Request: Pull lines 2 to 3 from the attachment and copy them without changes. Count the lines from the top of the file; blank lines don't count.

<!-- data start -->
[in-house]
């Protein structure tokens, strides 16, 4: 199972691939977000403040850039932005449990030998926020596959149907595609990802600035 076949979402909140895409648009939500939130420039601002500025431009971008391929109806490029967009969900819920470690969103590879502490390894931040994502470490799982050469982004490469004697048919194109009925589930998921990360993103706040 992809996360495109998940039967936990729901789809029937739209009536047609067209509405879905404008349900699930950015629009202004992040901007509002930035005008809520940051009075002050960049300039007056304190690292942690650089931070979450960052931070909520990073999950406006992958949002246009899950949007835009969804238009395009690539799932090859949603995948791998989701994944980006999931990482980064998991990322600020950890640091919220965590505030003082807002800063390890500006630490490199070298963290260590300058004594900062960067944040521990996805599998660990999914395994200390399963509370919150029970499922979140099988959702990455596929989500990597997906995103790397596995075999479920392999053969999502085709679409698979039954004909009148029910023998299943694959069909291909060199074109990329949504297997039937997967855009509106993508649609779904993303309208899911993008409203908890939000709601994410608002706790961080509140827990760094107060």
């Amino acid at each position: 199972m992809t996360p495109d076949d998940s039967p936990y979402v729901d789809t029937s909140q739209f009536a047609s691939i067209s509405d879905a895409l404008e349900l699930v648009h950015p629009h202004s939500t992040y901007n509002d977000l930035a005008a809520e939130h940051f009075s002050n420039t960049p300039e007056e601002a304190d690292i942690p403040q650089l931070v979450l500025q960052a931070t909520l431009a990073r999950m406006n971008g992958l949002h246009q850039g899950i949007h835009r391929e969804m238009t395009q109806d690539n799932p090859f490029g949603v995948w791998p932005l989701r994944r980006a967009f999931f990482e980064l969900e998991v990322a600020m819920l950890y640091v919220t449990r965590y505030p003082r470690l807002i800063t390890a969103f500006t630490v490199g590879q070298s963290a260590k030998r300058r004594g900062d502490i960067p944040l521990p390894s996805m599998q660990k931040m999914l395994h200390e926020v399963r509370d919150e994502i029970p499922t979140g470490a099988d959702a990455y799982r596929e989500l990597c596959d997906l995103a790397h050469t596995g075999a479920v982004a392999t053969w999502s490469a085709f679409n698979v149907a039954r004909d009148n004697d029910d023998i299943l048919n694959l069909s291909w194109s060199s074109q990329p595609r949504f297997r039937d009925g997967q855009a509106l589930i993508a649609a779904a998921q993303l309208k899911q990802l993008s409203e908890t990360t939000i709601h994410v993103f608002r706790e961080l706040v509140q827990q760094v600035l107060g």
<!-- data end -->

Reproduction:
């Protein structure tokens, strides 16, 4: 199972691939977000403040850039932005449990030998926020596959149907595609990802600035 076949979402909140895409648009939500939130420039601002500025431009971008391929109806490029967009969900819920470690969103590879502490390894931040994502470490799982050469982004490469004697048919194109009925589930998921990360993103706040 992809996360495109998940039967936990729901789809029937739209009536047609067209509405879905404008349900699930950015629009202004992040901007509002930035005008809520940051009075002050960049300039007056304190690292942690650089931070979450960052931070909520990073999950406006992958949002246009899950949007835009969804238009395009690539799932090859949603995948791998989701994944980006999931990482980064998991990322600020950890640091919220965590505030003082807002800063390890500006630490490199070298963290260590300058004594900062960067944040521990996805599998660990999914395994200390399963509370919150029970499922979140099988959702990455596929989500990597997906995103790397596995075999479920392999053969999502085709679409698979039954004909009148029910023998299943694959069909291909060199074109990329949504297997039937997967855009509106993508649609779904993303309208899911993008409203908890939000709601994410608002706790961080509140827990760094107060």
């Amino acid at each position: 199972m992809t996360p495109d076949d998940s039967p936990y979402v729901d789809t029937s909140q739209f009536a047609s691939i067209s509405d879905a895409l404008e349900l699930v648009h950015p629009h202004s939500t992040y901007n509002d977000l930035a005008a809520e939130h940051f009075s002050n420039t960049p300039e007056e601002a304190d690292i942690p403040q650089l931070v979450l500025q960052a931070t909520l431009a990073r999950m406006n971008g992958l949002h246009q850039g899950i949007h835009r391929e969804m238009t395009q109806d690539n799932p090859f490029g949603v995948w791998p932005l989701r994944r980006a967009f999931f990482e980064l969900e998991v990322a600020m819920l950890y640091v919220t449990r965590y505030p003082r470690l807002i800063t390890a969103f500006t630490v490199g590879q070298s963290a260590k030998r300058r004594g900062d502490i960067p944040l521990p390894s996805m599998q660990k931040m999914l395994h200390e926020v399963r509370d919150e994502i029970p499922t979140g470490a099988d959702a990455y799982r596929e989500l990597c596959d997906l995103a790397h050469t596995g075999a479920v982004a392999t053969w999502s490469a085709f679409n698979v149907a039954r004909d009148n004697d029910d023998i299943l048919n694959l069909s291909w194109s060199s074109q990329p595609r949504f297997r039937d009925g997967q855009a509106l589930i993508a649609a779904a998921q993303l309208k899911q990802l993008s409203e908890t990360t939000i709601h994410v993103f608002r706790e961080l706040v509140q827990q760094v600035l107060g």